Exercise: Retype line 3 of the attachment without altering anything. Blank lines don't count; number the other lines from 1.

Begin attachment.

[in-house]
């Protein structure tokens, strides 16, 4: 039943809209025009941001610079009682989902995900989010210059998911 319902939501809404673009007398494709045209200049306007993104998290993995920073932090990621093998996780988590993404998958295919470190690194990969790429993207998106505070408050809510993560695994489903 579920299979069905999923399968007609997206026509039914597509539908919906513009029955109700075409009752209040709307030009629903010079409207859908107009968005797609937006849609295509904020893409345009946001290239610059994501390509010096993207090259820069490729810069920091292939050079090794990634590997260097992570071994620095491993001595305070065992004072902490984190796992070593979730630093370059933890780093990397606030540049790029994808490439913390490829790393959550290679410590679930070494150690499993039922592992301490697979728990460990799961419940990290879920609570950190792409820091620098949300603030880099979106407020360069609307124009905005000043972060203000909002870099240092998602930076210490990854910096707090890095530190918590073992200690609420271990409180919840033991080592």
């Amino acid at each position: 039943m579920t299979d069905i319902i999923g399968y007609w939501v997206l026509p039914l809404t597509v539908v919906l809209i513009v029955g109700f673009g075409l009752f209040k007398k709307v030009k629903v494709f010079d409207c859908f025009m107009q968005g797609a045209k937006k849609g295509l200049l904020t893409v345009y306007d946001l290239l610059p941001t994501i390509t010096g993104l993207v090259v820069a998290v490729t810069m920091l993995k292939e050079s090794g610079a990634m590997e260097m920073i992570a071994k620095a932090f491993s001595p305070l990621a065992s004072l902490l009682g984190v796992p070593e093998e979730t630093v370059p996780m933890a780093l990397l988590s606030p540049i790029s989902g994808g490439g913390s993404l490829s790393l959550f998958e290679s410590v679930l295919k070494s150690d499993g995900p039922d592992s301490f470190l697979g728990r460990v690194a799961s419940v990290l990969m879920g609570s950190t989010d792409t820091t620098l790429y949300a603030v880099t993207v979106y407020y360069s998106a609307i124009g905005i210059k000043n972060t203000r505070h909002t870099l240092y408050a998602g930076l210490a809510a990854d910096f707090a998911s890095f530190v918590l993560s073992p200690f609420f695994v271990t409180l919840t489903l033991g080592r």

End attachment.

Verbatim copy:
């Amino acid at each position: 039943m579920t299979d069905i319902i999923g399968y007609w939501v997206l026509p039914l809404t597509v539908v919906l809209i513009v029955g109700f673009g075409l009752f209040k007398k709307v030009k629903v494709f010079d409207c859908f025009m107009q968005g797609a045209k937006k849609g295509l200049l904020t893409v345009y306007d946001l290239l610059p941001t994501i390509t010096g993104l993207v090259v820069a998290v490729t810069m920091l993995k292939e050079s090794g610079a990634m590997e260097m920073i992570a071994k620095a932090f491993s001595p305070l990621a065992s004072l902490l009682g984190v796992p070593e093998e979730t630093v370059p996780m933890a780093l990397l988590s606030p540049i790029s989902g994808g490439g913390s993404l490829s790393l959550f998958e290679s410590v679930l295919k070494s150690d499993g995900p039922d592992s301490f470190l697979g728990r460990v690194a799961s419940v990290l990969m879920g609570s950190t989010d792409t820091t620098l790429y949300a603030v880099t993207v979106y407020y360069s998106a609307i124009g905005i210059k000043n972060t203000r505070h909002t870099l240092y408050a998602g930076l210490a809510a990854d910096f707090a998911s890095f530190v918590l993560s073992p200690f609420f695994v271990t409180l919840t489903l033991g080592r």